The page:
Researchers at the University of Tokyo have built a robotic finger covered in live human skin. This is a major step in the eventual goal of creating robots that resemble real people. According to biohybrid engineer Shoji Takeuchi, human-like robots can work more seamlessly in medical care and service industries than in inhuman-looking versions. Still, this research may raise alarms for people who enjoy sci-fi dystopian fiction. It also raises the question: How humanoid do we want robots to be?
Human Skin on a Robotic Finger
Takeuchi and his colleagues accomplished this feat by submerging the robotic finger into a mixture of collagen and dermal fibroblasts, a kind of human skin cells. The mixture settled into a base skin layer. Then the team poured a liquid with human keratinocyte cells onto the digit, creating epidermis, a layer of outer skin. After two weeks of setting, the skin was a few millimeters thick, similar to the thickness of regular human skin.
The lab-made skin is durable and elastic enough to suit the three-joint finger’s movements. And like regular skin, it could heal. The researchers carefully cut the finger and covered the wound with a collagen bandage. Within a week, the skin cells merged with bandage, healing the cut.
“Our skin model is a complex three-dimensional matrix that is grown in situ on the finger itself,” explains Takeuchi. “It is not grown separately then cut to size and adhered to the device; our method provides a more complete covering and is more strongly anchored too.” 
Three-dimensional skin models have already existed and been used for researching and testing cosmetics and drugs. For instance, treating severe burns using skin grafts inspired this research. However, this technology has never been applied to a robotic finger before, let alone grown on a robot before. That element was particularly challenging and required special structures to anchor the synthetic skin. 
“Our creation is not only soft like real skin but can repair itself if cut or damaged in some way. So we imagine it could be useful in industries where in situ repairability is important as are humanlike qualities, such as dexterity and a light touch,” said Takeuchi. “In the future, we will develop more advanced versions by reproducing some of the organs found in skin, such as sensory cells, hair follicles and sweat glands. Also, we would like to try to coat larger structures.”
The Future of Engineering and Robotics
This technology also presents potential in industries like pharmaceuticals, cosmetics, and regenerative medicine, where it may reduce the need for animal testing and well as reduce costs, time, and complications during research.
“This is very interesting work and an important step forward in the field,” says Ritu Raman, an MIT engineer who also builds machines with living components. “Biological materials are appealing because they can dynamically sense and adapt to their environments.” She added that it would be interesting to have nerve cells in future versions of manufactured skin so robots can sense touch and textures. 
However, according to Raman, robots won’t wear human-like skin any time soon. The noteworthy robotic finger needs to spend most of the time bathing in ingredients such as sugar and amino acids to nourish the skin cells. In the meantime, Takeuchi continues to explore and intersect robotics and bioengineering. His research involves lab-grown meat, artificial muscles, synthetic odor receptors, and more.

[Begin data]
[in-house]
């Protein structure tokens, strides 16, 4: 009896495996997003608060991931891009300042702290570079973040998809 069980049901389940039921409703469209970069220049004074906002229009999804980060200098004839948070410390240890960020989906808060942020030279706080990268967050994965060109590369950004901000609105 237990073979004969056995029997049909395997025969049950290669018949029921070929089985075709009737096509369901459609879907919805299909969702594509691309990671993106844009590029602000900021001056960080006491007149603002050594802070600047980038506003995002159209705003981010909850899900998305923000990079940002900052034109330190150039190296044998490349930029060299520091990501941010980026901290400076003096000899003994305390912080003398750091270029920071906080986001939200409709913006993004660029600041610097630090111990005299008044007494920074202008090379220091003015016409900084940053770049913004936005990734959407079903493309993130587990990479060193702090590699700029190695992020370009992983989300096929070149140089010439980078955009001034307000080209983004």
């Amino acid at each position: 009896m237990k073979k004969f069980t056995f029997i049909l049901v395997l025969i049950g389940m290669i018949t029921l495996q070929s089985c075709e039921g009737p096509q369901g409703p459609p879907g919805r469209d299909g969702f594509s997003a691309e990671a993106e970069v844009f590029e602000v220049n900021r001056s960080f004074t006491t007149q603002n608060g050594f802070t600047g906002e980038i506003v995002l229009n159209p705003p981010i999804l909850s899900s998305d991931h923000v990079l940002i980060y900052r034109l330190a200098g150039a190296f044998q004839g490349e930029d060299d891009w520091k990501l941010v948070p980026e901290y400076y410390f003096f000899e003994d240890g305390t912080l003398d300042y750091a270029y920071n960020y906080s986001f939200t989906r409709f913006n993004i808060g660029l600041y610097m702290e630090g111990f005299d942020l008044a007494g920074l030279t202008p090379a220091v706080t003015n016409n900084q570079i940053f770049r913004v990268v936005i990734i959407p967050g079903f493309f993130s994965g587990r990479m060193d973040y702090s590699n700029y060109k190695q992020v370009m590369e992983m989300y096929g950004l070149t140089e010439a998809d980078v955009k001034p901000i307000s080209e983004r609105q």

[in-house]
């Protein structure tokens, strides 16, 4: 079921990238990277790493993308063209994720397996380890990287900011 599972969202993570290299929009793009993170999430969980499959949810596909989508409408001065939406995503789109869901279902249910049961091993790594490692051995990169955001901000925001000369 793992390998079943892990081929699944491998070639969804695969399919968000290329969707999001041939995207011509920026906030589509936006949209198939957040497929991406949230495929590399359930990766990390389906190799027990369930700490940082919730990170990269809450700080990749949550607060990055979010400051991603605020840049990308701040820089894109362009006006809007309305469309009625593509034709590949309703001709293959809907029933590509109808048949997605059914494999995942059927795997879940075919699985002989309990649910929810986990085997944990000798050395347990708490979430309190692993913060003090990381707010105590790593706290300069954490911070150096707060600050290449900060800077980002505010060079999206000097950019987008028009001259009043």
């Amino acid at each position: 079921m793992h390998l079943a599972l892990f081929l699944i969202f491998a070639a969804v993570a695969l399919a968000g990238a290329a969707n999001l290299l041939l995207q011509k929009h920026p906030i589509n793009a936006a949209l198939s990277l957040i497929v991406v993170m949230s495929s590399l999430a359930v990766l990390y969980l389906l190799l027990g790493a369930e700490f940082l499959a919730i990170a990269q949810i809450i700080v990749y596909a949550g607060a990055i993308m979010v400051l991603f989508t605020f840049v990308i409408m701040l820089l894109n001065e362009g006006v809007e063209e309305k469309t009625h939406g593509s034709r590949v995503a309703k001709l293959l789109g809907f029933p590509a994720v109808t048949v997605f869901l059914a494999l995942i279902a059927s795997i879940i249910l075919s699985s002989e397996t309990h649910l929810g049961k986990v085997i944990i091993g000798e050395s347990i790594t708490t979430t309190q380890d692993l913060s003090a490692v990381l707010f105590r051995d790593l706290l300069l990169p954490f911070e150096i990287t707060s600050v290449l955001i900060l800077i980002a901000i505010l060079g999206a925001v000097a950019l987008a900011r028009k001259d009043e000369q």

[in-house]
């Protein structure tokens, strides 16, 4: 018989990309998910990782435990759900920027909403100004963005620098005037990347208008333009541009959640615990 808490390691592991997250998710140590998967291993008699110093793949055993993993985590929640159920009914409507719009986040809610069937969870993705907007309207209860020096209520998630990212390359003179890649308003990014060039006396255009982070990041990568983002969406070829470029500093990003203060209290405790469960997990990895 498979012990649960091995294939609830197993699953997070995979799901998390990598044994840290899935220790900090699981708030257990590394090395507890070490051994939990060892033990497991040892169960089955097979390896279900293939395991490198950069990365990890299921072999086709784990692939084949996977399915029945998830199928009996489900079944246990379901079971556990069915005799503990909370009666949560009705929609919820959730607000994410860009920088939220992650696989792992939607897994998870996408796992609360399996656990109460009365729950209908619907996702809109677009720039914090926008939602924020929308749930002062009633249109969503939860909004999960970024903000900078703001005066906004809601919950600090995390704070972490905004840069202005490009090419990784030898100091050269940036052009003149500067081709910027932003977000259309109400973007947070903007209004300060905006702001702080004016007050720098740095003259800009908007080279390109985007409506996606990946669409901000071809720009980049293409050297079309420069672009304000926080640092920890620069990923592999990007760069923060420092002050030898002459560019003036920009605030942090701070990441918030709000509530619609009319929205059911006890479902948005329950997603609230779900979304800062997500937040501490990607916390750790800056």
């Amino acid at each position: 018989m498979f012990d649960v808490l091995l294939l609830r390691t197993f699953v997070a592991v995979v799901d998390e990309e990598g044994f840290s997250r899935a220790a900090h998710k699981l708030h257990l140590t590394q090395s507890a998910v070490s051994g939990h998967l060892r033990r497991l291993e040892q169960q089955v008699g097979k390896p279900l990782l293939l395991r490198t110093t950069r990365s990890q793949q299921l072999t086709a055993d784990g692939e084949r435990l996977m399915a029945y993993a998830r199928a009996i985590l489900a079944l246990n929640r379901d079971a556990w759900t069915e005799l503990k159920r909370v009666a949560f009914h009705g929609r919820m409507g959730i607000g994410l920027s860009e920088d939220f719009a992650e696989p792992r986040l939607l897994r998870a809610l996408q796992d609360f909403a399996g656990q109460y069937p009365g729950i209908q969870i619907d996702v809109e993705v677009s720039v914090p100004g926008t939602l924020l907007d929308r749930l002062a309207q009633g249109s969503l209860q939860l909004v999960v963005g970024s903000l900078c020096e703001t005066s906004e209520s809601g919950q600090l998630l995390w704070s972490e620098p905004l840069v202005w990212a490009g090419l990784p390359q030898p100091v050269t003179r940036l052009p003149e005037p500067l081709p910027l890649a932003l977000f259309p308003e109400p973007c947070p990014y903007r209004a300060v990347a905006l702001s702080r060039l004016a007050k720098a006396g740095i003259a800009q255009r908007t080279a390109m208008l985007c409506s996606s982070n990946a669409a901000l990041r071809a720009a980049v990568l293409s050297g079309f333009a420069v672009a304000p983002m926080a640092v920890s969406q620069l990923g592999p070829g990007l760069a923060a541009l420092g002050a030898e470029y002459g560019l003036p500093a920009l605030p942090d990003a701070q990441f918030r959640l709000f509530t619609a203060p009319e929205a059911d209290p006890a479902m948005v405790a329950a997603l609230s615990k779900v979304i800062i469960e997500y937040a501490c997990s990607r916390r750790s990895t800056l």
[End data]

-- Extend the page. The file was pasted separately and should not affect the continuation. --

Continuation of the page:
Do We Want Our Robots to Look Like Humans?
Nevertheless, this new advancement sparks a debate on the future of artificial intelligence. How much do we want them to resemble humans? One study from the Georgia Institue of Technology discovered that the majority of college-aged adults preferred robots to look like machines while older adults preferred them to look more humanoid. But this may also depend on the function of the robots. For example, the participants preferred house-cleaner robots to look like robots but prefer a more human look for those who communicate with people. Robots are likely to take over certain tasks in the future and their appearance can greatly impact how the public receives them.
One potential issue is defining the “uncanny valley”. When non-humanoids look too human, their subtle inhuman features may feel eerie and disturbing for people who notice that something is off. Human-like skin on a robot may already seem unsettling for this reason, but researchers need to strike the balance of robots seeming human enough to seamlessly fulfill their roles while not appearing “too human.”
“If you have machines that are too similar to us, you start to have this blurring of human identity and people can be threatened by that,” says Maria Paola Paladino, who has studied human attitudes towards robots at the University of Trento, Italy. “If they are as human as I am, then what does it mean to be human?” She added that people’s relationships and views of robots may change and evolve over time.
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- “A robotic finger with living skin tissue points to future manufacturing methods.” Science Daily. University of Tokyo. June 9, 2022
- “Living skin on a robot.” Matter. Michio Kawai, Minghao Nie, Haruka Oda, Yuya Morimoto, Shoji Takeuchi. June 9, 2022
- “Scientists grew living human skin around a robotic finger.” Science News. Maria Temming. July 9, 2022
- “How Humanlike Do We Really Want Robots to Be?” Smithsonian Magazine. Biran Handwek. June 10, 2022